This was a hurried, and probably not too well explained; perhaps others can add to the discussion.

Another great example of Bernoulli effect, Chicago, the windy city.
Wind can be blowing 30 MPH, but when it is being forced through narrow spaces between tall buildings the force is increased to more like 60 MPH, as the same amount of air is trying to move through a smaller space.

CLICK HERE TO GO TO Kirbysthebest's LINK

Post# 389362 , Reply# 3   3/29/2018 at 09:09 by Vacfan1982 (Cardiff)        

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Thank you for that Harley. Yes are correct I was reading about the Bernoulli principal earlier. How sad am I haha

But I do find all this interesting being a geek 🤓

Post# 389363 , Reply# 4   3/29/2018 at 09:11 by Vacfan1982 (Cardiff)        

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I just read the link you sent. My head is hurting now 😖haha

Post# 389365 , Reply# 5   3/29/2018 at 09:13 by Kirbysthebest (Wichita, KS)        

Take two Vicoden and call me tomorrow.

Post# 389367 , Reply# 6   3/29/2018 at 09:19 by Vacfan1982 (Cardiff)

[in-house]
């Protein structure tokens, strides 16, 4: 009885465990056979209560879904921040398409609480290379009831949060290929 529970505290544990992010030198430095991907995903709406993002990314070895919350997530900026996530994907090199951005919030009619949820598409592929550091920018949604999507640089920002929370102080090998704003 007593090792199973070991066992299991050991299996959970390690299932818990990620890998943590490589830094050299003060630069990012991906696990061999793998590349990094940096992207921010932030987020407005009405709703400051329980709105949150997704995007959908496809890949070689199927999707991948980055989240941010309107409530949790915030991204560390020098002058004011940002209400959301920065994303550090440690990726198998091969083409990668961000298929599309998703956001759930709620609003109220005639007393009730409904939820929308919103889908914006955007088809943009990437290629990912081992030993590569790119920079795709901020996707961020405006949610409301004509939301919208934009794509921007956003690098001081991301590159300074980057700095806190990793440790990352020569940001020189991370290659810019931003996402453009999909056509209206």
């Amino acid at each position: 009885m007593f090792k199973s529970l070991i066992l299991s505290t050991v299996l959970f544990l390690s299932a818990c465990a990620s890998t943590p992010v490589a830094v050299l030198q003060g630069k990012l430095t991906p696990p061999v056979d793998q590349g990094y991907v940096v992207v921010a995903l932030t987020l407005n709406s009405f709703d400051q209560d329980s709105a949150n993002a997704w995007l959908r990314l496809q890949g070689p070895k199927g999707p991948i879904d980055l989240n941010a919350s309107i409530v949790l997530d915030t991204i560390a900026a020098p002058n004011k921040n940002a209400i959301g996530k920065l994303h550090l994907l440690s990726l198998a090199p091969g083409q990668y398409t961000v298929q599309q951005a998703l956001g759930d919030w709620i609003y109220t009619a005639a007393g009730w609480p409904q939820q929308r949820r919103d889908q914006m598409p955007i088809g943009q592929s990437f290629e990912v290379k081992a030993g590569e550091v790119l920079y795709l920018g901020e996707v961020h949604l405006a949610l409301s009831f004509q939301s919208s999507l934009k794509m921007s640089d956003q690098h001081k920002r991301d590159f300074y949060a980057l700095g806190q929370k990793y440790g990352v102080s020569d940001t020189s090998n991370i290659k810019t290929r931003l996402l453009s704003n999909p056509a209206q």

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Thank you Doc 😁

Post# 389373 , Reply# 7   3/29/2018 at 10:50 by Vaclab (Pickerington, Ohio)        
I see the two like this...

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Airspeed is only the speed of a certain sample of air. For example, air travelling at 60 MPH or 10 M/S. Airflow takes into account a volume moving at a certain speed. For example, cubic feet per minute or liters per minute.

Post# 389374 , Reply# 8   3/29/2018 at 11:00 by Vacfan1982 (Cardiff)        

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So is Johnny correct in saying that airspeed is what you need to clean carpets well? The faster the airspeed through the pile the more dirt will be picked up?

Post# 389409 , Reply# 9   3/29/2018 at 21:05 by vaclab (Pickerington, Ohio)        
Yes, Airspeed Over an Area is The Most Important Thing